The incredible task of compiling the historical account of Cal Beta was a lifelong dream and the culmination of over twenty years of research by longtime chapter advisor Paul Manolis '49. This 497-page book is available to all Cal Beta members free of charge. All you have to do is request a copy.
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Below are the Remarks of Paul G. Manolis at the Centennial Banquet of California Beta International House, University of California at Berkeley, 7 October 1994
My assignment this evening is to capsulize one hundred years of history in ten minutes. The time limit placed upon me is fortunate for you. It will spare you a lengthy dissertation of names and events about which you have never heard, and care little about, I am certain.
Cal Beta’s origins are somewhat unique in the annals of SAE. In the later part of the last century Sigma Alpha Epsilon was still a Southern Fraternity, albeit some extension into the north had taken place. California Alpha at Stanford had been founded in 1892.
But the story was that local fraternities repeatedly went to SAE conventions petitioning for charters, only to be turned down. The conventions were controlled by the Southerners who were against extension. But through a practice invented by the then Supreme Council, California Alpha was granted a charter in 1892 to use at Berkeley when the time came, and that is what happened. Cal Beta was one of the last chapters established by the famous Bunting brothers.
California Beta owes her origin to Vance C. Osmont, who was an SAE from MIT who enrolled at Cal in 1894. He and Harry J. Cox of Stanford recruited the pledges and founded the chapter. Cal Beta and Stanford aligned themselves with the southerners and were anti-expansion in the early years. For many years they blocked the granting of charters to UCLA and USC as institutions unworthy of having SAE chapters, and those two chapters were not chartered until the 1920’s. Cal Beta and Cal Alpha prided themselves on being the only SAE chapters in the State of California.
The original minutes of the chapter exist, and they even detail the menu that was served the night of the first initiation, replete with Oysters on the half shell, rack of lamb, and all the trimmings. I might mention here that much of the history of the chapter is lost, due in no small part to what we call “the time of troubles”, i.e., the sixties of our era, when the Free Speech Movement, the anti-Viet Nam protests and campus unrest were at the height. Much of the archives were dispersed or lost. Fortunately, some years ago when I was serving as Chapter Advisor I was able to find some of the material and removed it from the house. It includes the voluminous scrapbook, which begins in 1904, the original minutes, and the original charter. I present that charter this evening to Todd Stone, president of the 1894 Alumni Association, for safekeeping. I have guarded it for twenty some years.
I will merely highlight some of the events in the history of the chapter, and some of the key players, as an historical capsule. We intend to publish a rather extensive history, with many illustrations, in the near future.
For the first 25 years the chapter was housed in rented houses, until it purchased the property at 2722 Bancroft for $22,000 in 1920. There was a large Victorian located on the property and this served as the chapter house until the present house was built. Thus, SAE has been at 2722 Bancroft for 68 years.
The impetus for building the present house was the late football coach Andy Smith. He not only contributed towards the purchase of the property, but in his will bequeathed his estate equally to the University for athletic scholarships, and to the chapter, which received $10,000. The new house was completed and dedicated in 1926. Andy Smith was not a Cal Beta man, but had been an SAE at Pennsylvania.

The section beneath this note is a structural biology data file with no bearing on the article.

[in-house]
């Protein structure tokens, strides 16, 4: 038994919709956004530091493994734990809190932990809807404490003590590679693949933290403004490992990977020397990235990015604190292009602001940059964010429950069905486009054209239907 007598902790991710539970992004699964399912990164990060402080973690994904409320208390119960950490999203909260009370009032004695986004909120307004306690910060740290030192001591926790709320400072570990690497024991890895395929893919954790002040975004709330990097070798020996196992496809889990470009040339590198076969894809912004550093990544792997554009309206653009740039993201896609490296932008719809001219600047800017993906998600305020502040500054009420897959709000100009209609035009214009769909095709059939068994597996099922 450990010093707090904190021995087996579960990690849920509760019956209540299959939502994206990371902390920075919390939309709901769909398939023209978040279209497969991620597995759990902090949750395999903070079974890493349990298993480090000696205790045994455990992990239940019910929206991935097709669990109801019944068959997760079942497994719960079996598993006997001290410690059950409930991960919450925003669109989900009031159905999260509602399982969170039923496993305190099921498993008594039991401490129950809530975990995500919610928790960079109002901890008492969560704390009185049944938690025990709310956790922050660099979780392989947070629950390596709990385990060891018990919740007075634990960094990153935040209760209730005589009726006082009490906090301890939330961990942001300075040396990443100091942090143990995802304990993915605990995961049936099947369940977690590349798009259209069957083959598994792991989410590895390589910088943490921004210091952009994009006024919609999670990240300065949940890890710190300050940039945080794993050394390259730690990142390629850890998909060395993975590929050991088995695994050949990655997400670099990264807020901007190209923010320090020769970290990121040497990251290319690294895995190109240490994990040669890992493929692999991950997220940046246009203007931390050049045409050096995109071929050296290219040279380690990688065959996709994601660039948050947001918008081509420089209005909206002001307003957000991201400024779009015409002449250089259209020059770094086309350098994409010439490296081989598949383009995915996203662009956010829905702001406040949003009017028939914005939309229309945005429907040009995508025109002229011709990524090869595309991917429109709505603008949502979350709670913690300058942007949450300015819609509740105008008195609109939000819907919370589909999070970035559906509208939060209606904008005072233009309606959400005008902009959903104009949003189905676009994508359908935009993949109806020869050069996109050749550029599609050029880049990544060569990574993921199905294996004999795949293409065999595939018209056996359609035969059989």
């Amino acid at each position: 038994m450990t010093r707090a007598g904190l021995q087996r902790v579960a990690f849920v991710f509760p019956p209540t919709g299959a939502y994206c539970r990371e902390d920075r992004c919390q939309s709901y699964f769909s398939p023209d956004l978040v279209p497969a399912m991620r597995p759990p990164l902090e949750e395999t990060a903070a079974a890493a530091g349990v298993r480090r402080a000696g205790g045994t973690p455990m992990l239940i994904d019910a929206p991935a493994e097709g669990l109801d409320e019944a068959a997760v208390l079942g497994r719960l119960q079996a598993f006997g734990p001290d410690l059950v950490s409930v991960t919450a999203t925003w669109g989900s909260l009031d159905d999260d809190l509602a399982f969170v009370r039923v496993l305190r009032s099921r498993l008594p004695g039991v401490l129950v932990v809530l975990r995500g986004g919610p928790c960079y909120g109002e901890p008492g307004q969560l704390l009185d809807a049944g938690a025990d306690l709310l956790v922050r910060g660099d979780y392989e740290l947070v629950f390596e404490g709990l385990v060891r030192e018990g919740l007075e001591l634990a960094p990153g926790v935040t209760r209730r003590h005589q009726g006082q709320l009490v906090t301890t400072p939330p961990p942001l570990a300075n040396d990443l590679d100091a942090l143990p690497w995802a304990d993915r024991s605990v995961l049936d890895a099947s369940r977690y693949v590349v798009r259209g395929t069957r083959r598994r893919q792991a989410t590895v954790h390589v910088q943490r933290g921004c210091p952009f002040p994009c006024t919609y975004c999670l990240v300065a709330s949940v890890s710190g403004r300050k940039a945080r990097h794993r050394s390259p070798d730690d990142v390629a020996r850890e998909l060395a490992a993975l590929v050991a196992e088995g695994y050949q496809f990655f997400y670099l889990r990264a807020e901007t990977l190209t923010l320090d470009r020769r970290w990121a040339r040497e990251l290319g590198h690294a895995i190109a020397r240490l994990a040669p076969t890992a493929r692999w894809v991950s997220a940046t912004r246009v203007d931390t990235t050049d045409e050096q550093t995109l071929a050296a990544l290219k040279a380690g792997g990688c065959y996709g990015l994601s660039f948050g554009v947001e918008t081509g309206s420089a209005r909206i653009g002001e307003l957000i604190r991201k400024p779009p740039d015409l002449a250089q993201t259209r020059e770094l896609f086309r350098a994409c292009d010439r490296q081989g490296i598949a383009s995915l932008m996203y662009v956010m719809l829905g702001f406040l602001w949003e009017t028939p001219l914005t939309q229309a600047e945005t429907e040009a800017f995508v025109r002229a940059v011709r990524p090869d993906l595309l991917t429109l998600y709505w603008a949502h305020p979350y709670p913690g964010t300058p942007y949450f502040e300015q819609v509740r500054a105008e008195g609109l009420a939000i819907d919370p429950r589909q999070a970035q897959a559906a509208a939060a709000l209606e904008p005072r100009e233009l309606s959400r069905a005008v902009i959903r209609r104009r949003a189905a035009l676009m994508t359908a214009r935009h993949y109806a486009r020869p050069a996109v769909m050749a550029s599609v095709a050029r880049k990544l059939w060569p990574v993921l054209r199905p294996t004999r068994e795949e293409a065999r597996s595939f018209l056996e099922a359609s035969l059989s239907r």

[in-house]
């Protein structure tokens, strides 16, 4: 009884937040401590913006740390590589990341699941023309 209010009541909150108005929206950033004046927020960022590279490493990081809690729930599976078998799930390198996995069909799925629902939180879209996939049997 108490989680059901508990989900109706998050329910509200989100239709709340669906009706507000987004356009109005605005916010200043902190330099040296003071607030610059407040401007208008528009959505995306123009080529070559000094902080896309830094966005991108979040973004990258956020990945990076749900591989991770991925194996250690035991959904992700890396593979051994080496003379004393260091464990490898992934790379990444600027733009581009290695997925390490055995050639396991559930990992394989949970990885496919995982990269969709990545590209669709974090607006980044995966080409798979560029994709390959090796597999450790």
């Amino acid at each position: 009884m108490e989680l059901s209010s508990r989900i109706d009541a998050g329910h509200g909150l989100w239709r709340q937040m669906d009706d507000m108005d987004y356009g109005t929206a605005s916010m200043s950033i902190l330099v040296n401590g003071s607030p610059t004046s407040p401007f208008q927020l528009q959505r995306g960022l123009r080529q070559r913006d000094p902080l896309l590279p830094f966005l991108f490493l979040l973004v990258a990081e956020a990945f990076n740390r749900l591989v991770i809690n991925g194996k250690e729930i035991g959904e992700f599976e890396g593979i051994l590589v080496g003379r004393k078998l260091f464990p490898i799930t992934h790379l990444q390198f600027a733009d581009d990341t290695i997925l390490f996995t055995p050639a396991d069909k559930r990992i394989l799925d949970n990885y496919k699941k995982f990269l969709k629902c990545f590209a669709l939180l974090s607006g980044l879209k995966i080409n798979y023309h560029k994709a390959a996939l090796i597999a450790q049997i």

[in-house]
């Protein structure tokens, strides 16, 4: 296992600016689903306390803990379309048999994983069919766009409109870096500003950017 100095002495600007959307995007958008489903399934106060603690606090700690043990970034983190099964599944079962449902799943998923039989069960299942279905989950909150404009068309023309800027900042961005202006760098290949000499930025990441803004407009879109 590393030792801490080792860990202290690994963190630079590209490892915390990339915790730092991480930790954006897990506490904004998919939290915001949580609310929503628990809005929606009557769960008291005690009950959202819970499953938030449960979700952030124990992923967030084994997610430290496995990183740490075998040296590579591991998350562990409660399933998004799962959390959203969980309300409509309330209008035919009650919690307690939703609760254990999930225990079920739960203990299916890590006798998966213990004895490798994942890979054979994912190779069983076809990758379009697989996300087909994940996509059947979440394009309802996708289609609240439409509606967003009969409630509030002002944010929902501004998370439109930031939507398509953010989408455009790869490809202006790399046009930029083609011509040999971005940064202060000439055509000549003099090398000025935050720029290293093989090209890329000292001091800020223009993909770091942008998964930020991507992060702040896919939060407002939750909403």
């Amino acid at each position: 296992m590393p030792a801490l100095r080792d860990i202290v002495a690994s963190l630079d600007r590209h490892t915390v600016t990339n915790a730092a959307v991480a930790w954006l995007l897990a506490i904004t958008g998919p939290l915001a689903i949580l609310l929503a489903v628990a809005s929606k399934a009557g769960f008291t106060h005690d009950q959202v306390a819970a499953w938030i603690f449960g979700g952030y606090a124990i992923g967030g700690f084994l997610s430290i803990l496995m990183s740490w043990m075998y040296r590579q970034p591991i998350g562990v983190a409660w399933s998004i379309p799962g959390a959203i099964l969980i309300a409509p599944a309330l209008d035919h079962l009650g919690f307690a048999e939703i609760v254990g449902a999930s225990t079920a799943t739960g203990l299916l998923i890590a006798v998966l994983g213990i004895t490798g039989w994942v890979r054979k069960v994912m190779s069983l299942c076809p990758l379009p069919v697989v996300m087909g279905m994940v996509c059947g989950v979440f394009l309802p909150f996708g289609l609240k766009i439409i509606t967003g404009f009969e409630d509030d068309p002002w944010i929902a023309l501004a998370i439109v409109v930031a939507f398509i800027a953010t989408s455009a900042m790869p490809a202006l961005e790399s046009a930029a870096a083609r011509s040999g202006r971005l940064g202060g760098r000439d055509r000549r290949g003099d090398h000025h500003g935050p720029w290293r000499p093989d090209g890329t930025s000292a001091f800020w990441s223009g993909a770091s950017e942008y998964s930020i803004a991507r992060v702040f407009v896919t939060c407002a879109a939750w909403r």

The guiding light in the building of the new chapter house was Charles West. Some of us old timers remember Charlie, for in the 50’s he continued to be active in House Corporation affairs. If any name should stand out in the history of the chapter, it is Charlie West, for in a review of the records, he was the stalwart who kept the chapter together during the depression of the 30’s and the World War II years, sought refinancing of loans and conducted fund drives to pay off mortgages.
Other names, which should be recorded as standouts, are the so-called Cal Beta Investors, a group that in the late 70’s and early 80’s saved the chapter house. The hard times which the chapter had come upon in the sixties resulted in the sale of the house, and this small group managed to purchase the house from the previous buyer. It is a long and tangled story of turmoil and litigation, but the chapter will always be grateful to Herb Dedo, Bill McLaughlin, Ed Lippstreu, Al Bender, Mike Friedenbach, Bob Conn, Jim Riewerts, I. C. Armstrong and J. Alfred Ryder, for making it possible for the chapter to see the light at the end of the tunnel. Special mention should be made of Bill Russ, who was president of the House Corporation.
Another landmark event in the history of the chapter was the formation of the 1894 Club, some 12 years ago. To date this has raised an amount approaching $100,000 as an endowment for the chapter, making it one of the few SAE chapters with an Endowment. The 1894 Endowment Fund was an important factor in solving the problem of repurchasing the house. It remains an endowment— only the interest income used for helping the house corporation and the chapter.
Throughout its history, the chapter has seen many traditions established, some long-lived and some short-lived. The oldest tradition is that of the Duck Dinner, which was first held at the beginning of this century. In fact I have found the invitation to the Duck Dinner of 1904. Of course in those days the alumni went duck hunting and brought the ducks back for the pledges to clean. It is interesting with respect to the Duck Dinner. I have found a telegram in the old scrapbook, dated November 7, 1912, which reads: